Perhaps you could send the article itself (meme en francais) since going to the website you indicated I could not find the article to read.

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What do You think about the "Justice Democrats"?

Dear prof. Wolff, what are your thoughts on Justice Democrats? Could You speak about it on your monthly Democracy at Work talk? Leaving some links for your information. - Edwin. https://en.wikipedia.org/wiki/Justice_Democrats https://justicedemocrats.com/ https://www.quora.com/What-are-your-thoughts-on-the-Justice-Democrats/answer/Ed-Winn-4?srid=uGDib

posted an official response

Long overdue, positive reconstruction of a much more genuine (than centrist Democratic Party of Clintons-Obama, etc.) opposition movement to what the Republican Party has become under the pressures of the Tea Party and now of the Trump phenomenon. My only concern is a hesitancy I detect to confront more than the list of ills they identify and for which they offer positive alternatives/solutions. By more I mean simply the capitalist system that underlies, supports, and sustains so many items on their list of social ills. The Cold War being mostly behind us and given the economic crisis of US and global capitalism as a system since 2007, millions are open to and interested in systemic criticisms and system alternatives. Thats why we in DemocracyatWork focus on the transition of enterprises' organization from hierarchical capitalist to democratic worker cooperative...as part of a democratization of the economy needed, in our view, to achieve and sustain precisely the sorts of social changes Justice Democrats favor.

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witholding federal funds

Chump threatens to withhold federal funds from sanctuary cities and states. Is there a precedent or means for those threatened to withhold the very funds collected via various sales taxes?

posted an official response

Not funds collected as sales taxes because those are state taxes and completely within the jurisdiction of the states themselves. But states rely on all sorts of distributions to them of federal funds (based on federal taxes), and presumably these would be what Trump might try to use as leverage. There are precedents for federal funds to be denied to states when they refuse to abide by federal laws governing programs administered by states and receiving federal funds for doing so. Trump could so manage laws with his Republican majorities (plus perhaps a compliant Supreme Court) to make good his threats. He might have to use another excuse - some other trumped (sic) up issues - instead of sanctuary.

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Might average people think that a climbing Dow Jones average actually can be bad news?

I understand that around 50% of the population has no connection to the stock market. I assume that the majority that is involved with stocks has an indirect interest through mutual funds, retirement accounts, etc. I understand that fees over time extract tremendous value from the holder. I believe that Dr. Wolff has stated that 75% of all stocks are owned by 1% of stockholders. If the stock prices are going up, my guess it is usually not because companies are making new products such as a new I-phone, but rather through buy outs, reducing labor costs, lay offs, cheating on environmental laws, not paying taxes, speculation, etc. Then to add insult to injury, dividends and profit on selling stock are generally taxed at lower rates than earning from labor.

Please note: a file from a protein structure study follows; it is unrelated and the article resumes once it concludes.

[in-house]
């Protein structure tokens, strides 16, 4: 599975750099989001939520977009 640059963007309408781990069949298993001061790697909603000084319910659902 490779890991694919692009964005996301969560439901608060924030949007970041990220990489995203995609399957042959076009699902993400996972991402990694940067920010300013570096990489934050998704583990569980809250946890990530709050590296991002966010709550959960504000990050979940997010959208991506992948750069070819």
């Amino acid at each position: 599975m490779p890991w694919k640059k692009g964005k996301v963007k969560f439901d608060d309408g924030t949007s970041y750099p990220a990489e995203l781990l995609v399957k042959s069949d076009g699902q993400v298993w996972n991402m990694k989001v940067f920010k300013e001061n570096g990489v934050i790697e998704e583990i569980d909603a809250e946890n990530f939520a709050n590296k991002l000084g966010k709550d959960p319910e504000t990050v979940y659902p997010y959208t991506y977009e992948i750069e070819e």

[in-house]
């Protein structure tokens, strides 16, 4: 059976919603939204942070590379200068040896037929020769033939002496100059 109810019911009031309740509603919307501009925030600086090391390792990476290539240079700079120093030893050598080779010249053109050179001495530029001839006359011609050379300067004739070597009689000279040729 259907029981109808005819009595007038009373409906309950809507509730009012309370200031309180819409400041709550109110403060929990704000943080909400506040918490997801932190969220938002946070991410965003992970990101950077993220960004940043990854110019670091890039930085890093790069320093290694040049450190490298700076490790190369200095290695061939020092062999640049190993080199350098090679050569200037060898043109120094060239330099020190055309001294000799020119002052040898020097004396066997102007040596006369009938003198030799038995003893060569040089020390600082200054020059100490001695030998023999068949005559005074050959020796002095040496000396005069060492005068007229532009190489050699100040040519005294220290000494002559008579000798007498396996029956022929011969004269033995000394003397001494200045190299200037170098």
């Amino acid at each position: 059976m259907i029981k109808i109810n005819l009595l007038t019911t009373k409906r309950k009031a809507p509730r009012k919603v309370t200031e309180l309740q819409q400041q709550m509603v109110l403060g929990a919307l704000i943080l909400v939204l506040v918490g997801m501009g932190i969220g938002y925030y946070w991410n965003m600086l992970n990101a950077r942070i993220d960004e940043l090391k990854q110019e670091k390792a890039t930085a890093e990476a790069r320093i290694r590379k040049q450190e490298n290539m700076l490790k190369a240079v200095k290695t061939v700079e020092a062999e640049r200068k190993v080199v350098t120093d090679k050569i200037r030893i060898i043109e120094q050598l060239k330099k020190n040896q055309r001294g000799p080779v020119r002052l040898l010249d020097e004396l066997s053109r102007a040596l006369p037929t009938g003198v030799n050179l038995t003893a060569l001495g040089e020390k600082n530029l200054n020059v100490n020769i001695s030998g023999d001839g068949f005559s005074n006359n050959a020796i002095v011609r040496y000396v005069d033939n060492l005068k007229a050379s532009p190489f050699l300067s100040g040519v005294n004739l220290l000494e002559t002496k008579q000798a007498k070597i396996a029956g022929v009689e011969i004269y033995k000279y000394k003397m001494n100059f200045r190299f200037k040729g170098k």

posted an official response

Your list is excellent. Stock prices reflect supplies and demands for stocks and those supplies and demands can be and are affected by many, many variables. In recent years, for example, mergers and stock buybacks (when companies buy their own stocks and so retire them from circulation) have sharply reduced shares available for buyers with resulting price increases. Likewise massive injection of new money into the US economy by the FED since 2008 has boosted demands. Foreigners, frightened by deteriorating conditions for global capitalism, move their money into US stock markets so long as that seems safe. Such moves can and do raise stock prices (and thus the Dow industrial average) even though they have little or nothing to do with production, growth, efficiency or anything else about the production of goods and services.

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Thoughts on this article?

https://www.bloomberg.com/view/articles/2017-02-06/why-not-make-economics-a-science While I feel the author is correct in some of his assumptions and his overall points, I can't help but feel like he is mistaking Macroeconomic policy for the return of Classical economics that has dominated economic policy since the 1950's. Lassiez-Faire, Supply Side economics and the return of the "Invisible Hand" have all dominated Macroeconomic policy. I also feel like labeling the 2008 bailout "Keynesian" is inaccurate as I do not believe Keynes would have agreed with trickledown economics. To say Macroeconomic policy has failed in that sense is to continue to fail to acknowledge the criticisms of the branch of populist macroeconomics such as Keynes and Marx as well as many others that have been systematically ignored or in some cases silenced. It seems to me that the article fails to recognize the systemic prejudice inside the field of economics.